Test functions: Open cabinets, doors and drawers. Run the faucets. Check the water pressure. An open house is a good opportunity to make sure every part of the home is in good working order.
Gauge potential renovation needs: Home improvements can really add up. As you walk through a home, keep an eye out for urgent renovation needs like floors, fixtures or large repainting projects.
Open house tips for buyers
Whenever you attend an open house, put yourself in the seller’s shoes — you’re letting a bunch of strangers walk through your home while you’re not there. While every seller wants their open house to net a buyer, they also want to keep their home safe and their furnishings free of damage.
Take off your shoes or wear booties if requested.
Greet the host and provide your name.
Sign in if necessary or requested (this is a safety issue for the seller and their agent).
Take notes on your phone about your likes, dislikes and follow-up questions.
Ask if you can capture a video (if the listing doesn’t already include a video).
Respect other buyers and guests.
Wait for others to exit a room before you enter.
Provide feedback if requested.
Thank the person hosting the event.
Refuse to comply with an agent or homeowner’s house rules.
Criticize the home or the owner’s style.
Listen in on other visitors’ conversations.
Touch the owner’s belongings.
Let kids run around without supervision.
Bring food or beverages in (except water).
Reveal information that would compromise your negotiating power, like your budget or level of interest in the home.
*Zillow Group Consumer Housing Trends Report 2019 survey data
Ready to start searching listings and hitting open houses? Save yourself some time by first identifying exactly what you need and want in a home.
You’ve been pre-approved and know what you can afford, so it’s time to start home shopping. But the hunt for your dream home will stall rapidly if you don’t know what that “dream” looks like.
It’s easy to talk in generalities about wanting a “big” house or an “older” home. But in order to better target your real estate search, you must think specifically about your dream dwelling. Will your “big” house be 2,400 square feet or 5,000? When you say “older” home, do you mean one built pre-1900, or pre-1980?
Before you visit another open house, sit down and make a list of your needs and wants — and yes, those are two different things. You may want a pool, but you probably could live without it. (Plus, it’s worth considering that having a pool could raise your home insurance costs.)
Understand that your requirements list will likely change as you learn more about your housing options. Proximity to the beach may start as a priority, for example, but once you see the size of ocean-front homes you can get in your price range, you may decide a short drive to the water is quite bearable. Unless you have an unlimited budget, it’s likely you’ll need to make compromises along the way.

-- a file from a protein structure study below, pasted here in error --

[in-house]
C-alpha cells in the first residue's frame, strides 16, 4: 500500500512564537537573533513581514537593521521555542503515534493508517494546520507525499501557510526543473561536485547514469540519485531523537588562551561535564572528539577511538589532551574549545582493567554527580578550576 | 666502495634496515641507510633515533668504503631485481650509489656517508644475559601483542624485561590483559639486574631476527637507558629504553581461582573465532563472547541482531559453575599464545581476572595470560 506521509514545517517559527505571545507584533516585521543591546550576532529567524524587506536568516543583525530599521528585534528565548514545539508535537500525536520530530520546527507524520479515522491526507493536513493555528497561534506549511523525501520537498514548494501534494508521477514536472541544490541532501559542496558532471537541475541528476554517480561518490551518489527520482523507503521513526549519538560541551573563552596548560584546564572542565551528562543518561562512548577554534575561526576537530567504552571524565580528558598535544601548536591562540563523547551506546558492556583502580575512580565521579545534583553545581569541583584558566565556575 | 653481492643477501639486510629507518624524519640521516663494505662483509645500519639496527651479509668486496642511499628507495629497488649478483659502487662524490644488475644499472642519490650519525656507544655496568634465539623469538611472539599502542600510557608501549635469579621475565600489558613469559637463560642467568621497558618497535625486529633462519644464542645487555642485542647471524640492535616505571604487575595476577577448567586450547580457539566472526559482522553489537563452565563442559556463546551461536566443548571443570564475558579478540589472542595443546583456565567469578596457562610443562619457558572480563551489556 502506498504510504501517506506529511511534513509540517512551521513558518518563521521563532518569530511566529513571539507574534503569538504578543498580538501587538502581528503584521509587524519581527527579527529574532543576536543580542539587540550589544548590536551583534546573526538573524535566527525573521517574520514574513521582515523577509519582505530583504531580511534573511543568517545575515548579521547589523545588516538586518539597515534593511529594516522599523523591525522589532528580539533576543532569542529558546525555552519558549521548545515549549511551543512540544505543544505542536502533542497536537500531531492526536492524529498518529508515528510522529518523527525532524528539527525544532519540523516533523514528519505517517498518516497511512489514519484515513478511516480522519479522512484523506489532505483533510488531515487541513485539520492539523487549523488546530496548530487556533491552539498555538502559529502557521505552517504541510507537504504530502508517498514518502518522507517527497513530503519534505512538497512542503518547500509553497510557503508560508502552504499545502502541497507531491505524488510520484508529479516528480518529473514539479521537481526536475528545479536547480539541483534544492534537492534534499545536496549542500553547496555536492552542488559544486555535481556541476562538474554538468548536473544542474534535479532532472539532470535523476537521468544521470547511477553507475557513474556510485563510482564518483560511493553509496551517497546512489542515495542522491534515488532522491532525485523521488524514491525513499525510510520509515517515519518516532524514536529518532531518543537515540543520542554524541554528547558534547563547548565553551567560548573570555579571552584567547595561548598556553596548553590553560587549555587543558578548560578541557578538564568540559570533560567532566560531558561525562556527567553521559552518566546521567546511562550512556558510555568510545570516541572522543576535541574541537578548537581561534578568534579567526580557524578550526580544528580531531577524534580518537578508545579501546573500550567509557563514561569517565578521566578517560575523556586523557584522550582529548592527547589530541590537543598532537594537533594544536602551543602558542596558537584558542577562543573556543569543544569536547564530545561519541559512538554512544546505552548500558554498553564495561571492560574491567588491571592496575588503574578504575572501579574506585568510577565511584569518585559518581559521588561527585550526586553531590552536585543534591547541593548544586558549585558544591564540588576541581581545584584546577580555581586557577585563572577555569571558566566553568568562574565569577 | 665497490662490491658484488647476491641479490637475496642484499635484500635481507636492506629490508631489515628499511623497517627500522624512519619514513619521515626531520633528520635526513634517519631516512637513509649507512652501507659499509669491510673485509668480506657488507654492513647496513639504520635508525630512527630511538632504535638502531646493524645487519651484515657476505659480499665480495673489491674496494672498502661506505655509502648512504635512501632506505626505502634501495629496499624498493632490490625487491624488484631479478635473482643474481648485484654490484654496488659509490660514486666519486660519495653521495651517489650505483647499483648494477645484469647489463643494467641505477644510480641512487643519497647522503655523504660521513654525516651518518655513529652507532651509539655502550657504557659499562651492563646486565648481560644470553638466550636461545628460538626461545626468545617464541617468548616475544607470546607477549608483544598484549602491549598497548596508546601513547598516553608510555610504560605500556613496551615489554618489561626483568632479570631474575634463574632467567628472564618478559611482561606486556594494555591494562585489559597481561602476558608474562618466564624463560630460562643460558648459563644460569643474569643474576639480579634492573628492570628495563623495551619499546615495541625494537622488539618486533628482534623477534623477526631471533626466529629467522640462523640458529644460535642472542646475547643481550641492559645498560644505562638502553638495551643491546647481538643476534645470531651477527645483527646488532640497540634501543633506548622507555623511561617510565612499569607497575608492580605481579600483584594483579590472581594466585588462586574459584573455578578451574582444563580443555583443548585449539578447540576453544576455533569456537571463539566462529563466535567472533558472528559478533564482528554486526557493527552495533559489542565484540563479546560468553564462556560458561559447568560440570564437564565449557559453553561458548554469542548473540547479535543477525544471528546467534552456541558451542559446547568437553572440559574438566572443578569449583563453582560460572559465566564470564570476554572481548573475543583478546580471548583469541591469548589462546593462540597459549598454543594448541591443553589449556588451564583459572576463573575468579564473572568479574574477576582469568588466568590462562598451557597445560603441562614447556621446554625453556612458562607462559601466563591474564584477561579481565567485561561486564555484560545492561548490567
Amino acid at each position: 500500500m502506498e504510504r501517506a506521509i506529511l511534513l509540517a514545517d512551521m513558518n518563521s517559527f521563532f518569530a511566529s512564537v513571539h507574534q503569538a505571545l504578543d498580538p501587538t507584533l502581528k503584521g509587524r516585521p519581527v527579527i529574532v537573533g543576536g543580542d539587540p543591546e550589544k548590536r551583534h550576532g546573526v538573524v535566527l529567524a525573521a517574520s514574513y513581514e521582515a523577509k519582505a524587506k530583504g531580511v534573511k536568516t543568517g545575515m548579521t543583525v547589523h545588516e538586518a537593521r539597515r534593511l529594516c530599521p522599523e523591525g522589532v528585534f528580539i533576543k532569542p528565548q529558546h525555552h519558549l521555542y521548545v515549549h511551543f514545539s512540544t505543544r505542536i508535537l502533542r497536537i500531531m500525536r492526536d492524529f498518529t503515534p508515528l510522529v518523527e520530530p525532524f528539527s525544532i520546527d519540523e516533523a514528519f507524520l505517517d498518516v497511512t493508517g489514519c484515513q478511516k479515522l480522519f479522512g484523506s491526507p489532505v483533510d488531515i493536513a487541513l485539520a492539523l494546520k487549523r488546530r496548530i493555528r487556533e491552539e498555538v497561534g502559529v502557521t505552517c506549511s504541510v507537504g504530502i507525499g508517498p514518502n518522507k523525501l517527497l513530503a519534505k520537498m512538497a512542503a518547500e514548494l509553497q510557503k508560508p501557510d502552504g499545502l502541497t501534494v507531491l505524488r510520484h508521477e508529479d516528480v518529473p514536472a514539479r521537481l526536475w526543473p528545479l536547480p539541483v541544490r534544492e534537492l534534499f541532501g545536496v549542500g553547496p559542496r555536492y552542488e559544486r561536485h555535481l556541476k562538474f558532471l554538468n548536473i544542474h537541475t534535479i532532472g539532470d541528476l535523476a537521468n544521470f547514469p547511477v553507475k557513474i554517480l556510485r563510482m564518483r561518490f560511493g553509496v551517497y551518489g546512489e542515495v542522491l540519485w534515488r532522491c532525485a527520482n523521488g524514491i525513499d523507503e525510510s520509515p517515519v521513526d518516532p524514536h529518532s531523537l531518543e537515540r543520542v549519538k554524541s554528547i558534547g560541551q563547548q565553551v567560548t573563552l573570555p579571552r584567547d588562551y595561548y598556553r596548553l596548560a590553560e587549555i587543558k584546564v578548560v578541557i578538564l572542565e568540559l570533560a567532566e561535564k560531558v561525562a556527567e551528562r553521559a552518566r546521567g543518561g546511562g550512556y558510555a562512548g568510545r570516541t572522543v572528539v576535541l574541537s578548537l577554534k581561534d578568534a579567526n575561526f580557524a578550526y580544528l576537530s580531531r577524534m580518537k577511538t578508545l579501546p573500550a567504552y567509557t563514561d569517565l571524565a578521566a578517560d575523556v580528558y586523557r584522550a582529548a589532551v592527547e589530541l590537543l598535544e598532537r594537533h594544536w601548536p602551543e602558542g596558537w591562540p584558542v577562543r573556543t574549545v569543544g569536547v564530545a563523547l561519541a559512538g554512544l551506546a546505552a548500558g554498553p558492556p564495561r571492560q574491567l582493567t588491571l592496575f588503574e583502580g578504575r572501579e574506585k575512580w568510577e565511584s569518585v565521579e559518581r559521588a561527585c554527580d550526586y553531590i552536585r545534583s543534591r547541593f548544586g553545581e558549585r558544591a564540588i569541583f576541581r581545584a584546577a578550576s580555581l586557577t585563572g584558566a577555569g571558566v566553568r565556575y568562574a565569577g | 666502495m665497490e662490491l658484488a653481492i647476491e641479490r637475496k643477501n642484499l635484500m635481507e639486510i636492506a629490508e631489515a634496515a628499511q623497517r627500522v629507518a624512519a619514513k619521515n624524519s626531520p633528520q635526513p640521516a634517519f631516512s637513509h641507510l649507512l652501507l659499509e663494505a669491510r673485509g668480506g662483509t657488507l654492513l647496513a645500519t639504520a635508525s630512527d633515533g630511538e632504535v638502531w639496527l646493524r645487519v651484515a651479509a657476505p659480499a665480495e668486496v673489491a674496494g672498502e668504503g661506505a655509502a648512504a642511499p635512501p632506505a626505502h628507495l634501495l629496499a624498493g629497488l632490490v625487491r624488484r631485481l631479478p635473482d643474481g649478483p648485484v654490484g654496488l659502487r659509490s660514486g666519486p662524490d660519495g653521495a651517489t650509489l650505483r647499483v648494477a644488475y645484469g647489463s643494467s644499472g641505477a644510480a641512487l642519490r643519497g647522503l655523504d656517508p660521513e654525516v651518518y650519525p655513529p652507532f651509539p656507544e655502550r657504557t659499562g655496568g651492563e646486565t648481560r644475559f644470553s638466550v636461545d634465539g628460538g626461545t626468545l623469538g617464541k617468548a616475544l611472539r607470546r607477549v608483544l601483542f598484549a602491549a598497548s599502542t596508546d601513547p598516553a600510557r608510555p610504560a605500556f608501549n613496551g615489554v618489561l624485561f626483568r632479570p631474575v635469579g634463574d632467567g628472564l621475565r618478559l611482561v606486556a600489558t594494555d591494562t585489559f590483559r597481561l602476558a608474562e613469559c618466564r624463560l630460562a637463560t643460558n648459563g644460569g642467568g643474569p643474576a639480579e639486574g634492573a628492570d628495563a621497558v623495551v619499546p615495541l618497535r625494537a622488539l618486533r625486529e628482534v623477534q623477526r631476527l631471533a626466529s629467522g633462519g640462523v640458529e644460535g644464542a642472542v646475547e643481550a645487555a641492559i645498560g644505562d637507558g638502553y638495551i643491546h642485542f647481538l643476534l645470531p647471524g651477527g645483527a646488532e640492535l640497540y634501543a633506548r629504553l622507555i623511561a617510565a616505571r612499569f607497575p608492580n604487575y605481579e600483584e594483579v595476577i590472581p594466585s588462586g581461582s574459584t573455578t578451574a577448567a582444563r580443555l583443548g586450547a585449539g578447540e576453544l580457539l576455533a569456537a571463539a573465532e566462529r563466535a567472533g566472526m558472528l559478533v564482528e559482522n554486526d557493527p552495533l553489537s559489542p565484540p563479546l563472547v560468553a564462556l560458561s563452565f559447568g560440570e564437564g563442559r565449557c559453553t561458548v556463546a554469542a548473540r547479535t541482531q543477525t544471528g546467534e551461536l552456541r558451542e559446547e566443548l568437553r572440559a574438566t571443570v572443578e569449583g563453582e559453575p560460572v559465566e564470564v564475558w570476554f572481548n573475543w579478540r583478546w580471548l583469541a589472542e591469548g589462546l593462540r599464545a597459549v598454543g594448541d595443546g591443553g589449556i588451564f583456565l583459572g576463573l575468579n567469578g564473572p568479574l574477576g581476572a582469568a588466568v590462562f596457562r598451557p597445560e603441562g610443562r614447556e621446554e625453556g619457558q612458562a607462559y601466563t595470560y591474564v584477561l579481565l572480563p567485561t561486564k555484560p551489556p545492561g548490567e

Use these questions to help make your very own list of housing requirements.
You should also take time to rank specific home features as “Must Have,” “Like to Have” or “Don’t Care” using this printable checklist. Identifying your priorities will help you find the perfect property.
Once you know what you’re looking for in a home, you’ll be ready to find the right agent to partner with for your search.
Whether you’re buying or selling a home, comparing similar homes can yield a wealth of helpful information.
“Comps,” or comparable sales, is a term anyone on either side of a real estate transaction should know well. It refers to homes located in the same area and very similar in size, condition and features as the home you are trying to buy or sell.
If you are trying to price a home or figure out its value, you need to look nearby. The market is based on location, so keeping as close to the subject property as possible — meaning, within the same neighborhood — is the most effective approach.
If you can’t get enough comps nearby, it’s fine to keep expanding out. But there will always be a boundary, like a school district, that you need to stay within.
The best comps are homes that are currently “pending.” Why? Because a pending home is a piece of live market data. A pending home means that a buyer and seller made a deal, and that deal will reflect the most up-to-the-minute stats on the market.
A good local real estate agent, leveraging her network, can get a fairly accurate idea what the ultimate sale price or range is for a pending deal. Try to stick with sales in the past three months, and never go more than six months, because older data is not reflective of the current market.
Factor in home features
Once you have location and timeframe, it is key to look for homes with similar features that have sold, as opposed to comparing price per square feet. While the latter is helpful, it won’t consider factors like views, a new designer kitchen or a finished basement vs. unfinished.
If you have all three bedrooms on the top floor, look for something similar. Try to compare your subject property to like properties when it comes to traits like total size, the number of bedrooms and bathrooms, and the size of the lot. You can make adjustments once you have found similar homes.
Don’t overanalyze the comps
Putting your trust in a good local agent will keep you from agonizing over the petty details of each comparable home. Your agent is likely familiar with some of the recent sales, and can help shed light on why one comp fares better than another. You may not know that one home was next to a fire station or across from a parking lot, or that another didn’t have a real backyard, but your agent will. These small nuances will affect the home’s value.